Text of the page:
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It’s only August, but it’s already safe to say that 2014 has been one of D.C.’s busiest years yet, at least in terms of food. New eateries are cropping up on every corner, established chefs are expanding their empires, and a few old favorites have, sadly, shut their doors forever. But if there’s one thing you can always count on in the District, it’s that for every restaurant that closes there will be three more opening within the month. With Summer Restaurant Week on the horizon, here’s a look back on some of the best (and tastiest) new eateries of the year thus far.



Menu MBK

405 8th Street NW

“Throw a dart at anything on Menu MBK‘s menu–be it from the bottom floor’s market, the chef’s table or the top two floors’ full-service bistro–and you’re guaranteed to hit something delicious. We’d expect nothing less from Frederik De Pue, one of D.C. fastest-rising culinary stars and the chef behind Table, one of our favorite restaurants of 2013.” – Stephanie Breijo


Flight Wine Bar

777 6th Street NW

“The menu is separated into “Small Plates”, “Not So Small Plates” and “Endings” and chef Bradley Curtis does a formidable job reimagining what wine bar food is. Yes, of course there are cheese plates, and a lovely play on a roast beet salad (with soft egg and terragon yogurt!) but there is some serious comfort food here too: from the “fish” and chip basket (which features sardines and fried clams as opposed to your expected white fish) to the pulled duck sandwich and the Boston baked dinner, this is way more adventurous and substaintial than what your long suffering dragged-to-a-wine-bar boyfriend imagined.” – Svetlana Legetic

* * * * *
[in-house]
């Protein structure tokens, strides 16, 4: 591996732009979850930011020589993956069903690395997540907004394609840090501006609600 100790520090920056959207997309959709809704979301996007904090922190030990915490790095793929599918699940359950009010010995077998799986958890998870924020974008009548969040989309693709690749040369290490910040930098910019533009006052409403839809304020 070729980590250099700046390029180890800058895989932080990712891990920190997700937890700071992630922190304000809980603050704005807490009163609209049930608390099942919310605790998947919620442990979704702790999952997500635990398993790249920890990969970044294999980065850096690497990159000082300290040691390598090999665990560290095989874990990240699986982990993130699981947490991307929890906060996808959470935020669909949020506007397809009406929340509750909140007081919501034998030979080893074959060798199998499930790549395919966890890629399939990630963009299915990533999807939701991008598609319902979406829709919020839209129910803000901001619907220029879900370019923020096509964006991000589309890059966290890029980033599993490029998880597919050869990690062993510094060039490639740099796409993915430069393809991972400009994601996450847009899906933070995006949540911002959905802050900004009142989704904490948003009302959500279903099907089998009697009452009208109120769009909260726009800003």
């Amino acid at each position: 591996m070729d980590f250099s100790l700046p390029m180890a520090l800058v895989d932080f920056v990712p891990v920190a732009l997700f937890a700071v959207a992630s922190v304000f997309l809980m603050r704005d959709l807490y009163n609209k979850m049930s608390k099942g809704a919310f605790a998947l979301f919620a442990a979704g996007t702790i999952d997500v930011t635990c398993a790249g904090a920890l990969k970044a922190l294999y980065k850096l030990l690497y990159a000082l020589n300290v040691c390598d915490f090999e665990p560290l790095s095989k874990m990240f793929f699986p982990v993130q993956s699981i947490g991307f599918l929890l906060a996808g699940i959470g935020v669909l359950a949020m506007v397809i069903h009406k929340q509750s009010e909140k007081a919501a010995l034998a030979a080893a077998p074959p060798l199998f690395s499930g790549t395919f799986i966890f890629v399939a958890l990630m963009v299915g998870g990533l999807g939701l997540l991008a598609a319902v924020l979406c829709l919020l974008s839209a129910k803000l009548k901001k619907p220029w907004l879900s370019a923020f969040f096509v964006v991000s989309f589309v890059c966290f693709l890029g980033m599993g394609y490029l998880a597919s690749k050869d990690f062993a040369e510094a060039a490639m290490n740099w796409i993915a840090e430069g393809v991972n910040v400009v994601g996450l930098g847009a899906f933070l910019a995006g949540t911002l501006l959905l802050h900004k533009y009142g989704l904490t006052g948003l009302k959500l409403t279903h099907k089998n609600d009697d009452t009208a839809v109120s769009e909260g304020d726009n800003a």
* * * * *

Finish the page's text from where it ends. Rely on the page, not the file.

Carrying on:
1064 Wisconsin Avenue NW

“The dinner menu samples from Italian classics (bruschetta, pizza, housemade ricotta ravioli, chicken marsala), along with American favorites (braised short ribs, burgers). Sampling plates of the pine nut encrusted Chilean seabass, and goat cheese & chicken over housemade fuscilli pasta, everything brought out was ready to comfort.” – Brandon Weight



5335 Wisconsin Avenue NW

“This is seal-the-deal date Italian, impress-your-visiting-parents Italian, gorgeously complex, sophisticated Italian. And it stays that way even when they encourage you to “use your hands” (which they will, on a few well meaning occasions, starting with the cheesy, funnel-cake inspired amuse bouche which greets you within moments of arrival).” – Svetlana Legetic


Roofers Union

2446 18th Street nW

“The artichoke dip is creamy and rich, and more importantly, topped with a layer of melted cheese. It smells and tastes so good you may want to just dip your face into the little cast iron skillet that it comes in. Don’t, because the only thing that makes this dip better is the crunchy little housemade crouton-like bread bites that come with the dip. These bad boys are the perfect vehicles for getting that dip in your mouth.” – Priya Konings


Fiola Mare